Noe Valley Voice December-January 1997-98

More Books to Read

Here is a list of new books selected by head librarian Roberta Greifer and children's librarian Carol Small of the Noe Valley ­ Sally Brunn Library. The library is hidden among the Victorians in the block of Jersey between Castro and Diamond streets.
In addition to books --including special women's and children's collections -- the branch has videos, CDs, Internet access, a deck and a garden, and an archives and index to the Noe Valley Voice. Hours are Tuesdays, 10 a.m. to 9 p.m.; Wednesdays, 1 to 9 p.m.; Thursdays, 10 a.m. to 6 p.m.; Fridays, 1 to 6 p.m.; and Saturdays, noon to 6 p.m. Questions? Call 695-5095.

Adult Fiction

The Angel of Darkness -- another gripping re-creation of the past by Caleb Carr, author of The Alienist -- explores the nature of evil in 1890s New York.

Set in a 1960s British mining town, Anita and Me, by Meera Syal, humorously depicts the clash of two cultures -- that of India and England -- and the 9-year-old child caught in the middle.

Don't Erase Me, by Carolyn Ferrell, is a first collection of short stories featuring black, gay, biracial, or poor young people who exist on the fringes of society.

In Road Rage, Ruth Rendell's latest mystery, Chief Inspector Wexford's wife is kidnapped by environmental terrorists.

Adult Nonfiction

Jo Moody's how-to book Make Necklaces contains illustrated, step-by-step instructions for making necklaces with beads, feathers, seashells, baubles, and charms.

The New War, by Senator John Kerry, describes the global crime organizations that threaten legitimate businesses and govern-ments in the United States and the world.

In Tomato Blessings and Radish Teachings, Ed Brown, who co-wrote The Greens Cookbook, offers more recipes, anecdotes, and spiritual reflections.

Children's Fiction

Due to the rich imagination of one of the students, an ordinary walk to the park be-comes an exciting visual feast in The Squig-gle, by Carole Lexa Schaefer. Ages 3 to 5.

An energetic bug meets a variety of animals and finally a young boy in a lively and rhythmical counting book, Tumble Bumble, by Felicia Bond. Ages 3 to 5.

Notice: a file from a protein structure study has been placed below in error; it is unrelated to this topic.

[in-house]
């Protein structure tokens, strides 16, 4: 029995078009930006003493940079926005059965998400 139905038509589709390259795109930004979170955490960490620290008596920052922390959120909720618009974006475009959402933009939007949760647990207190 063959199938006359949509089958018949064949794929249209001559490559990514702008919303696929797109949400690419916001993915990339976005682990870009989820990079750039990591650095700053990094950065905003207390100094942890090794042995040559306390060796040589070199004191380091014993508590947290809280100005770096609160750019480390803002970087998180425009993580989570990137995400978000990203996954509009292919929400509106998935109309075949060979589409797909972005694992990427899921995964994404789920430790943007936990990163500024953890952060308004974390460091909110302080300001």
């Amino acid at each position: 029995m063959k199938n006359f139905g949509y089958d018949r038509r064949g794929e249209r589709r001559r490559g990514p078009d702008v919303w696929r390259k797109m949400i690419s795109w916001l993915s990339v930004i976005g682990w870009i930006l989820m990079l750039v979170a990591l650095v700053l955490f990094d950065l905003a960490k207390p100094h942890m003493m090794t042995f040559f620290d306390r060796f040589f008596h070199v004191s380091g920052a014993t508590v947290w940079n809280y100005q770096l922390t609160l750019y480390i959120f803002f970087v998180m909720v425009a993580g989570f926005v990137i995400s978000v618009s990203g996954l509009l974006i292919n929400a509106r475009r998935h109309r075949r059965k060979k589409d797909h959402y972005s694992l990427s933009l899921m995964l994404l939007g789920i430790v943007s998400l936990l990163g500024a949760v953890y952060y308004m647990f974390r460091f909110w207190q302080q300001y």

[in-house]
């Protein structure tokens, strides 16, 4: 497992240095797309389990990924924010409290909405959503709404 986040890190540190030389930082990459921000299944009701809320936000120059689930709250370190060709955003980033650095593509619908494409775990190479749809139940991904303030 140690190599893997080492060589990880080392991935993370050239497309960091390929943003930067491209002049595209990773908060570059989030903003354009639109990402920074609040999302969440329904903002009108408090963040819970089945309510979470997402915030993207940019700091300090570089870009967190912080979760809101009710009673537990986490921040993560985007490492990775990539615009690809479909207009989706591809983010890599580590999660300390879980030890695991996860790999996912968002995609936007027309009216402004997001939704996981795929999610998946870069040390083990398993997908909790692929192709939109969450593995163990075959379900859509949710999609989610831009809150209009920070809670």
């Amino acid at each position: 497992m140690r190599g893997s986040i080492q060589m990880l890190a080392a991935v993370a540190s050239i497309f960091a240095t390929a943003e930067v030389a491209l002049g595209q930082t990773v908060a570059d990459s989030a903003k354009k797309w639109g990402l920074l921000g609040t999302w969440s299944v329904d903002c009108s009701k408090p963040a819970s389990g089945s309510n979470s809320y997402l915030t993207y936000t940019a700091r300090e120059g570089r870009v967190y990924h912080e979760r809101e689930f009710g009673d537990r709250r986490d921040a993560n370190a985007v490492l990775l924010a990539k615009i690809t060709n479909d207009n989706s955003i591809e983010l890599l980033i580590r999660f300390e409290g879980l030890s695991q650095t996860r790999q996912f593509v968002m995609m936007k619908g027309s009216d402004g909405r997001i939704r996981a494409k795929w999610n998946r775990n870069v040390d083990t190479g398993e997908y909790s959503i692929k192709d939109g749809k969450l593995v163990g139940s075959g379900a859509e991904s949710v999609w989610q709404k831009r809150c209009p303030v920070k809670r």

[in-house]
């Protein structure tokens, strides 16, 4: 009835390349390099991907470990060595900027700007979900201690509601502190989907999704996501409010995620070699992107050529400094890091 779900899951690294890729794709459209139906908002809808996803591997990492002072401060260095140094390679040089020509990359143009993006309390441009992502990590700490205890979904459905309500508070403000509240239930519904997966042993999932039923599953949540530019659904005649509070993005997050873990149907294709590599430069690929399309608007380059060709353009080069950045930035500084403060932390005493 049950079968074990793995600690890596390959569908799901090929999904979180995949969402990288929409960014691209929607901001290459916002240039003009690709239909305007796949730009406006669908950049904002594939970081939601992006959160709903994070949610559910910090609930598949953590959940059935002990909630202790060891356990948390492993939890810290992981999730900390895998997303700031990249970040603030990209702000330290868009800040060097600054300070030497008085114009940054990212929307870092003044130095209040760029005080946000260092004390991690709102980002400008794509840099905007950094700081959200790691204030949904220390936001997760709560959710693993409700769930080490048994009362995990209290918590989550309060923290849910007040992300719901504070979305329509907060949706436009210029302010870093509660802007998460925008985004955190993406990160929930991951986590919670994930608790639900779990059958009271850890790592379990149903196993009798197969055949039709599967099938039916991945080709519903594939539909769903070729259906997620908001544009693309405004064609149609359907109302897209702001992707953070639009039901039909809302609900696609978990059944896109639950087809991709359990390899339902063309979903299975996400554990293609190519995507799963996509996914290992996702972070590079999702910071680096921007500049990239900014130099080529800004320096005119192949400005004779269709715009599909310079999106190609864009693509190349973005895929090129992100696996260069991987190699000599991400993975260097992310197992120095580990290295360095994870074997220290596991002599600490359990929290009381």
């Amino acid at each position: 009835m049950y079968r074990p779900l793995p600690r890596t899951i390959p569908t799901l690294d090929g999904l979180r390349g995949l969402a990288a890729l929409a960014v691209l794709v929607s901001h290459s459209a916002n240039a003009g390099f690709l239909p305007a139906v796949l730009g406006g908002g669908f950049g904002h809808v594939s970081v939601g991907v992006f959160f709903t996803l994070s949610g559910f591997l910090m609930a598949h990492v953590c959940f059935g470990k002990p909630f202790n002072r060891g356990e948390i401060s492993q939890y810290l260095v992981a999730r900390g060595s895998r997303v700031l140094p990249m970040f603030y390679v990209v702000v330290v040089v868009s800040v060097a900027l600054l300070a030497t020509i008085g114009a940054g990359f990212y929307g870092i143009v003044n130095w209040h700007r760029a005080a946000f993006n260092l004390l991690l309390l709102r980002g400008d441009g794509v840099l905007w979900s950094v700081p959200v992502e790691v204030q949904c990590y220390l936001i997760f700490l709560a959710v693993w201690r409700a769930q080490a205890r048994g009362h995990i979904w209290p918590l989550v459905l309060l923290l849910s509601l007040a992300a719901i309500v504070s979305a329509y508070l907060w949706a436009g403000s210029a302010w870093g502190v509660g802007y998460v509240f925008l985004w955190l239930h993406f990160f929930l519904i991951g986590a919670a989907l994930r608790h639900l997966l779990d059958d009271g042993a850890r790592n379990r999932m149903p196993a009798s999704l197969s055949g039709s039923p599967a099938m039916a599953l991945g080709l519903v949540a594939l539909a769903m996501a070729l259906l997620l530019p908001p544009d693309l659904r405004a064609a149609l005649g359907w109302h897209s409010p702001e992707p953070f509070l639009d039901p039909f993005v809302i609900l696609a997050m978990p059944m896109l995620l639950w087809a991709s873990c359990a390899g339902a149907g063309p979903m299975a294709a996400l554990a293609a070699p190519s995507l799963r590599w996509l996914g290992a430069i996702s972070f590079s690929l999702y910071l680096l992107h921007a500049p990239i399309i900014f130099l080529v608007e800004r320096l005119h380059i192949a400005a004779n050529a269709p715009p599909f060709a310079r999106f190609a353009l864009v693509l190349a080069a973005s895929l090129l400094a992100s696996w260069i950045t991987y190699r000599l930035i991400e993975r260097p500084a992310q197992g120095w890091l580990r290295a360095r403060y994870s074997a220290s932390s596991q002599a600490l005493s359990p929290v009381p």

Perhaps Isabelle will get her wish; she wants so much for the Beast from the pet shop to live with her family in The Nature of the Beast, by Jan Carr. Ages 4 to 6.

In Going Home by Eve Bunting, Carlos gains understanding of his parents' strong feeling for their homeland, and why they no longer live there. Ages 5 to 9.

When an important greeting card must be found, a talented boy detective comes through for a friend once more, in Nate the Great and the Crunchy Christmas, by Marjorie Weinman Sharmat and Craig Sharmat. Ages 6 to 8.

Eight-year-old Magid is worried about acting inappropriately, then feels much better as some members of his Muslim family provide a positive interpretation for his actions in Magid Fasts for Ramadan, by Mary Matthews. Ages 8 to 11.

In The Case of the Wiggling Wig, by
E. W. Hildick, the young detectives of the McGurk Organization solve the mystery that connects the house next door to the wig on the bald head and the theft at the mall. Ages 9 to 11.

Megan Whalen Turner's book The Thief takes you on an exciting, challenging quest for an important treasure, but surprises you at the end regarding the identity of the main character. Ages 10 and up.

Movies, Stories, and Lapsits

The library screens films for children
ages 3 to 5 on Tuesdays Dec. 16 and Jan. 20, at 10 and 11 a.m.

Preschool story time for kids 3 to 5 is
10 a.m. on Tuesdays Dec. 2, 9, and 30, and Jan. 6, 13, and 27.

Babies and toddlers and their parents are invited for songs and stories at the Wednes-day lapsits at 7 p.m. on Dec. 3, 10, and 17, and Jan. 7, 14, 21, and 28.